The strength parameters of self-cured concrete were compared with cured concrete at 3days, 7days and
14 days.

Figure 01: Compressive Strength for self-curing and conventional mixes


Concrete cured internally using 1% PEG-4000 attained more compressive strength than conventional
cured concrete.
V. CONCLUSION
PEG-4000 was used as self-curing agent. Grade ratio = 1:2.23:3.08 of concrete is adopted for the
investigation. Based on the experimental investigation carried out, the following conclusions were
drawn:
1. Water retention for the concrete mixes incorporating self-curing agent is higher compared to
conventional concrete mixes.
2. As 3-days compressive strength of self-cured concrete (Normal Mix + PEG-4000) gives mean
strength 22.71 MPa which is almost 6% greater than that of water cured concrete
(Normal/conventional mix) i.e. 21.43 MPa.
3. As 7-days compressive strength of self-cured concrete gives mean strength 28.97 MPa which is
almost 10.1% greater than that of water cured concrete i.e. 26.07 MPa.
4. As 14-days compressive strength of self-cured concrete gives mean strength 34.20MPa which is
almost 17% greater than that of water cured concrete i.e. 28.87 MPa.

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International Journal of Advance Foundation And Research In Science & Engineering (IJAFRSE)
Volume 1, Special Issue , Vivruti 2015. Impact Factor: 1.036, Science Central Value: 26.54

5. Hence it can be concluded from above results that Normal Mix+PEG-4000 with 7 days of selfcuring gives better result than Conventional Mix with 14 days of water curing.
6. It has been observed during testing, cubes of Normal Mix +PEG-4000 shows less crack and doesnt
broke down even after throwing from almost 1m of height which is not in case of Conventional
Mix alone.
7. There is less shrinkage and good bonding observed in Normal+PEG-4000 which is not in case of
Conventional Mix alone.
VI. REFERENCES
[1]

ACI Committee 305R-99 Hot Weather Concreting, Reported by ACI Committee 305, ACI Manual
of Concrete Practice, (2009), pp3.

[2]

C. Selvamony, M. S. Ravi Kumar, S. U. Kannan and S. Basil Gnanappa, (2010),


INVESTIGATIONS ON SELF-COMPACTED SELF-CURING CONCRETE USING LIMESTONE POWDER
AND CLINKERS ", ARPN Journal of Engineering and Applied Sciences VOL. 5, NO. 3.

[3]

Chapter
12
Curing
Concrete,
University
of
http://www.ce.memphis.edu/1101/notes/concrete/PCA_ manual/Chap12.pdf.

[4]

Fauzi, M., (1995). The Study on the Physical Properties of Surface Layer Concrete under the
Influence of Medium Temperature Environments. Ph.D. Thesis, Kyushu University, Japan.

[5]

Hans W. Reinhardt and Silvia Weber, (1998), SELF-CURED HIGH PERFORMANCE CONCRETE
", journal of materials in civil engineering November 1998.

[6]

John Roberts and Ron Vaughn, (2013), "INTERNAL CURING IMPROVES FLEXURAL AND
COMPRESSIVE STRENGTH OF PERVIOUS CONCRETE ", Northeast Solite Corporation Saugerties,
New York.

[7]

Magda. Mousa, Mohamed G. Mahdy, Ahmed H. Abdel-Reheem, Akram Z. Yehia, (2014), "
MECHANICAL PROPERTIES OF SELF-CURING CONCRETE (SCUC) ", Housing and Building
National Research Centre HBRC Journal.

[8]

Mateusz Wyrzykowski; Pietro Lura; Francesco Pesavento; and Dariusz Gawin, (2012),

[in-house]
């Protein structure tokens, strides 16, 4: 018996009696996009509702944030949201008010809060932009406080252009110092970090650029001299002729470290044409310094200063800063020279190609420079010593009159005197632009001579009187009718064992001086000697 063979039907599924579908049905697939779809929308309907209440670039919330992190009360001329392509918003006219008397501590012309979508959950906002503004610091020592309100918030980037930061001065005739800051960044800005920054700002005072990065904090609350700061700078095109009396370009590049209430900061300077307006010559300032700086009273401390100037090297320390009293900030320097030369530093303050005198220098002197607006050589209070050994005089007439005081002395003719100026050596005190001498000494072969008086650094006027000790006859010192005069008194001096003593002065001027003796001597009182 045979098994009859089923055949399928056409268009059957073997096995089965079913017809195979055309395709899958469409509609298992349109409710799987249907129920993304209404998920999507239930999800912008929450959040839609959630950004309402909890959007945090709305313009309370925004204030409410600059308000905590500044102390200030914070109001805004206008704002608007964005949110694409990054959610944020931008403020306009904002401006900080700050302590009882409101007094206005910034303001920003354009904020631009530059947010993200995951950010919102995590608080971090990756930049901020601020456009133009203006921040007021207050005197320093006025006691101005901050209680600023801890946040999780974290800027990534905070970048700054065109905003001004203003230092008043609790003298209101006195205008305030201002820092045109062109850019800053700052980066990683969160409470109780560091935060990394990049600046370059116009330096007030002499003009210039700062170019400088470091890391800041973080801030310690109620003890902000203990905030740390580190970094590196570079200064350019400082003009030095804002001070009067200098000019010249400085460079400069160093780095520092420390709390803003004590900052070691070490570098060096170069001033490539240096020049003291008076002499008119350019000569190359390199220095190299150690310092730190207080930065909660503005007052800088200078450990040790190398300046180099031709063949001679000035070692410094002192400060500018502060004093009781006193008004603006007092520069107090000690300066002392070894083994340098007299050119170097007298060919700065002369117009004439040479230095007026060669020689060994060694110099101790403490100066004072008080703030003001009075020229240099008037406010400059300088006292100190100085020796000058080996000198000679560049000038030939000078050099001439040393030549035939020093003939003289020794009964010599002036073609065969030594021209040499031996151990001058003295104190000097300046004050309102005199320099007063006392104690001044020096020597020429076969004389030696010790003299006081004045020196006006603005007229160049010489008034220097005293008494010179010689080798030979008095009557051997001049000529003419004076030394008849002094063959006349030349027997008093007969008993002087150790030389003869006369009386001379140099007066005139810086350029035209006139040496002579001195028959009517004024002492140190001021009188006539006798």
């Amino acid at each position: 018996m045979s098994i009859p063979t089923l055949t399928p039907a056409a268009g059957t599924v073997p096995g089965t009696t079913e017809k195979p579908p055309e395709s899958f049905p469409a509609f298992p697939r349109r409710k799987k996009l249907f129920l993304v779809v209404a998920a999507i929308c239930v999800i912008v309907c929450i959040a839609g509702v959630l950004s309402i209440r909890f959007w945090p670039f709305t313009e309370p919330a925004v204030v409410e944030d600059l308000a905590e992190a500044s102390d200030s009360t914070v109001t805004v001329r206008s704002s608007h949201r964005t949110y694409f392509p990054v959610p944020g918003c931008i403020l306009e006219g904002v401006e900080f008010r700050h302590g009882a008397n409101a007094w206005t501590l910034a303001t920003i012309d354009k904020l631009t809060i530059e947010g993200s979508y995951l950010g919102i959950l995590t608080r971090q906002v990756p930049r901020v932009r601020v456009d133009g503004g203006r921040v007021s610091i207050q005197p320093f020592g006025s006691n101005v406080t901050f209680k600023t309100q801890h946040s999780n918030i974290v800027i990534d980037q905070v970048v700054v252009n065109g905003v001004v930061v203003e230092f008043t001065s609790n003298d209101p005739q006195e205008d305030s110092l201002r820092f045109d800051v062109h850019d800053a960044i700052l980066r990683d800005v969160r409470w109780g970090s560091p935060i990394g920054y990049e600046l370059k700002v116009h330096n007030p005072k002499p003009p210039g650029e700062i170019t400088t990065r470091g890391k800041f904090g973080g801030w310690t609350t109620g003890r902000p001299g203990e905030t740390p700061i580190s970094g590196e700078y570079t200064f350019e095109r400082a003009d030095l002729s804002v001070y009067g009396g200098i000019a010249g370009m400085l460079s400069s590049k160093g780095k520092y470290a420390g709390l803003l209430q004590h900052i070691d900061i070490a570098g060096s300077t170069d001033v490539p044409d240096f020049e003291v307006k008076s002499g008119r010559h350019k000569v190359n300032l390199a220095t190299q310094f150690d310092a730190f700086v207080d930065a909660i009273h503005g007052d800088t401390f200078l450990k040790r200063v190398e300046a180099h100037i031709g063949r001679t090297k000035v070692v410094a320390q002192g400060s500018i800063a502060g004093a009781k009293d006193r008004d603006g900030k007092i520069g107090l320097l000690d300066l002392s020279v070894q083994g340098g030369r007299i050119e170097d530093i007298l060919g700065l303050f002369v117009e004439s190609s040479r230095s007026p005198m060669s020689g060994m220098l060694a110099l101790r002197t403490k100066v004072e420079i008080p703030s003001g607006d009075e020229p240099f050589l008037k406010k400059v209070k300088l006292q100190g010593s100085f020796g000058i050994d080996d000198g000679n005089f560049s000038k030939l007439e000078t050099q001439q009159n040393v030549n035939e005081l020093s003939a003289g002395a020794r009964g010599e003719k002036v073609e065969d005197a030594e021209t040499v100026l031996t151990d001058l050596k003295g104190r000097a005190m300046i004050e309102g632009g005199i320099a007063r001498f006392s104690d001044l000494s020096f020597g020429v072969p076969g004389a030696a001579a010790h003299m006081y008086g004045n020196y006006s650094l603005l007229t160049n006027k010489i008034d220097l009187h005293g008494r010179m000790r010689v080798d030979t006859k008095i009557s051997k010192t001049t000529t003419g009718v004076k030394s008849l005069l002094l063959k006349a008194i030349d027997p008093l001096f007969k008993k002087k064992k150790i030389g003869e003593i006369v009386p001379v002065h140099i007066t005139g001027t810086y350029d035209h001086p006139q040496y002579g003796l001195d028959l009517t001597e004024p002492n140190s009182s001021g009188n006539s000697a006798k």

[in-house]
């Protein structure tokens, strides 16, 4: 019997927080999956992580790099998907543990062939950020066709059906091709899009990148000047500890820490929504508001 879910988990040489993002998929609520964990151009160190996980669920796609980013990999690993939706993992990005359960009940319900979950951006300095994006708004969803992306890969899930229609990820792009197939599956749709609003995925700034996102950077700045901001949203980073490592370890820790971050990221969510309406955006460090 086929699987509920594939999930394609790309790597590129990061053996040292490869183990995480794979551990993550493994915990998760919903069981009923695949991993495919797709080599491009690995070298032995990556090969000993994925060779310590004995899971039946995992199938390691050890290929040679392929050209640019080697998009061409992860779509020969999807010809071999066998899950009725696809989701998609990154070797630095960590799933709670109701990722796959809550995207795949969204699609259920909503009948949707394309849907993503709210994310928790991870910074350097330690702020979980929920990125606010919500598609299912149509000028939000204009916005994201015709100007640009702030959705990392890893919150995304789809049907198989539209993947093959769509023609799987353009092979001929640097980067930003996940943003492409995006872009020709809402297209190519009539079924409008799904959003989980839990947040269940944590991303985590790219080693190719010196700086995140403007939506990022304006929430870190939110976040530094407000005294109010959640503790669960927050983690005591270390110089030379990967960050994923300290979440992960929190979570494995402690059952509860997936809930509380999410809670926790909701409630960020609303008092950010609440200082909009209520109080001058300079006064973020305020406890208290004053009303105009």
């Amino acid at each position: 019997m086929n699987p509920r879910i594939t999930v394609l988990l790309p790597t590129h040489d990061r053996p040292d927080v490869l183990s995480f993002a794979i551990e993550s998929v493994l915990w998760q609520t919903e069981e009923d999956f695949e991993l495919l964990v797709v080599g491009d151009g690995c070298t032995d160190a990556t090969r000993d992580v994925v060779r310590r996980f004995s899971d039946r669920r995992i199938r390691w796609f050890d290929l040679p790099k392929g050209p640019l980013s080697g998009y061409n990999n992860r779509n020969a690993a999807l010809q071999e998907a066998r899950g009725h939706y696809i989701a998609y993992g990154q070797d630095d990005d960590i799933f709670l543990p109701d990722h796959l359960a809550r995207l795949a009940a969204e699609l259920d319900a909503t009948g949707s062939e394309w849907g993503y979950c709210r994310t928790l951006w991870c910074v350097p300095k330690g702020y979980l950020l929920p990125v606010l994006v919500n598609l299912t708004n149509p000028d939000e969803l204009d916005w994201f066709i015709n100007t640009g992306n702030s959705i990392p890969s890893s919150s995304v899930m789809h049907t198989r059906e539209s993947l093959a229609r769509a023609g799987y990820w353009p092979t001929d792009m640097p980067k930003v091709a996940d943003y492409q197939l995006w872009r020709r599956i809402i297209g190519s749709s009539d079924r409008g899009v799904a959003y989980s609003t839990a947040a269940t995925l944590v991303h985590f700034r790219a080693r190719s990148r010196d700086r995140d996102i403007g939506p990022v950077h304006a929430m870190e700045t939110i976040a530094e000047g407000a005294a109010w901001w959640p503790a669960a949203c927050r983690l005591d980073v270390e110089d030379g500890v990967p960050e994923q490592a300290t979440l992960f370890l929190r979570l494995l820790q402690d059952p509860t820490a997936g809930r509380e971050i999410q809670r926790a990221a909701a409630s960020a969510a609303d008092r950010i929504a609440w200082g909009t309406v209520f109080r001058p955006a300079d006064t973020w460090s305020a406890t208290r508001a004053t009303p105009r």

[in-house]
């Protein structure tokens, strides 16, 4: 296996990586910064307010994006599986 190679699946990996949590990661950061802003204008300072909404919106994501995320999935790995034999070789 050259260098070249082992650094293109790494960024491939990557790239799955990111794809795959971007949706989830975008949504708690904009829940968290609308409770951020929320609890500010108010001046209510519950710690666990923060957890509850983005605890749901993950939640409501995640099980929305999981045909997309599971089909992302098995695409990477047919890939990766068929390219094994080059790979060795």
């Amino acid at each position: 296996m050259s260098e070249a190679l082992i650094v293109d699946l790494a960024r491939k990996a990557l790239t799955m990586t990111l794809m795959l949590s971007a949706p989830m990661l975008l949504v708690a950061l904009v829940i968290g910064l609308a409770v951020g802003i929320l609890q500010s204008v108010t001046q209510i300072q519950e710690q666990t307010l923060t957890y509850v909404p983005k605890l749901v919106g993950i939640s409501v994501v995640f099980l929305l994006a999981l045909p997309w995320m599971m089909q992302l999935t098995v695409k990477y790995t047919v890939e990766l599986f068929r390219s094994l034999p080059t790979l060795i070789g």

Modelling of Water Migration during Internal Curing with Superabsorbent Polymers ", journal of
materials in civil engineering ASCE / AUGUST 2012.

[9]

N. Yazdani, F.ASCE; M. Filsaime; and S. Islam, (2008), Accelerated Curing of Silica-Fume


Concrete ", journal of materials in civil engineering ASCE / AUGUST 2008.

[10]

Neville, A.M., (1996). Properties of Concrete, Fourth and Final Edition. John Wiley and Sons, Inc.,
New York, USA.

[11]

Nirav R Kholia, Prof. Binita A Vyas, Prof. T. G. Tank, (2013), " EFFECT ON CONCRETE BY
DIFFERENT CURING METHOD AND EFFICIENCY OF CURING COMPOUNDS ", international journal
of advanced engineering technology/Vol. IV/ Issue II/April-June, 2013.

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Memphis

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International Journal of Advance Foundation And Research In Science & Engineering (IJAFRSE)
Volume 1, Special Issue , Vivruti 2015. Impact Factor: 1.036, Science Central Value: 26.54

[12]

Ravi Kumar M.S., Selvamony. C., Kannan S.U., Basil Gnanappa .S, (2011), SELF-COMPACTED /
SELF CURING / KILN ASH CONCRETE ", international journal on design and manufacturing
technologies, Vol. 5, No.1, January 2011.

[13]

Sathanandham.T, Gobinath.R, NaveenPrabhu.M, Gnanasundar.S, Vajravel.K, Sabariraja.G,


Manoj kumar.R, Jagathishprabu.R, (2013), " Preliminary Studies Of Self Curing Concrete With
The Addition Of Polyethylene Glycol ",international journal of engineering research & technology
(IJERT) Vol. 2 Issue 11.

[14]

Specifications for Structural Concrete, ACI 301.

[15]

Swamy, R. N. and Bouikni, A, Some Engineering Properties Of Slag Concrete As Influenced By


Mix Proportioning And Curing, ACI Materials Journal, Vol. 87, No. 3, pp. 210-220.
Tarun R. Naik and Fethullah Canpolat, (2006), SELF-CURING CONCRETE ", A CBU report
department of civil engineering and mechanics college of engineering and applied science THE
UNIVERSITY OF WISCONSIN-MILWAUKEE.

[16]

[17]

Ya Wei; Yaping Xiang; and Qianqian Zhang, (2014), "Internal Curing Efficiency of Prewetted
LWFAs on Concrete Humidity and Autogenous Shrinkage Development ", journal of materials in
civil engineering ASCE / MAY 2014.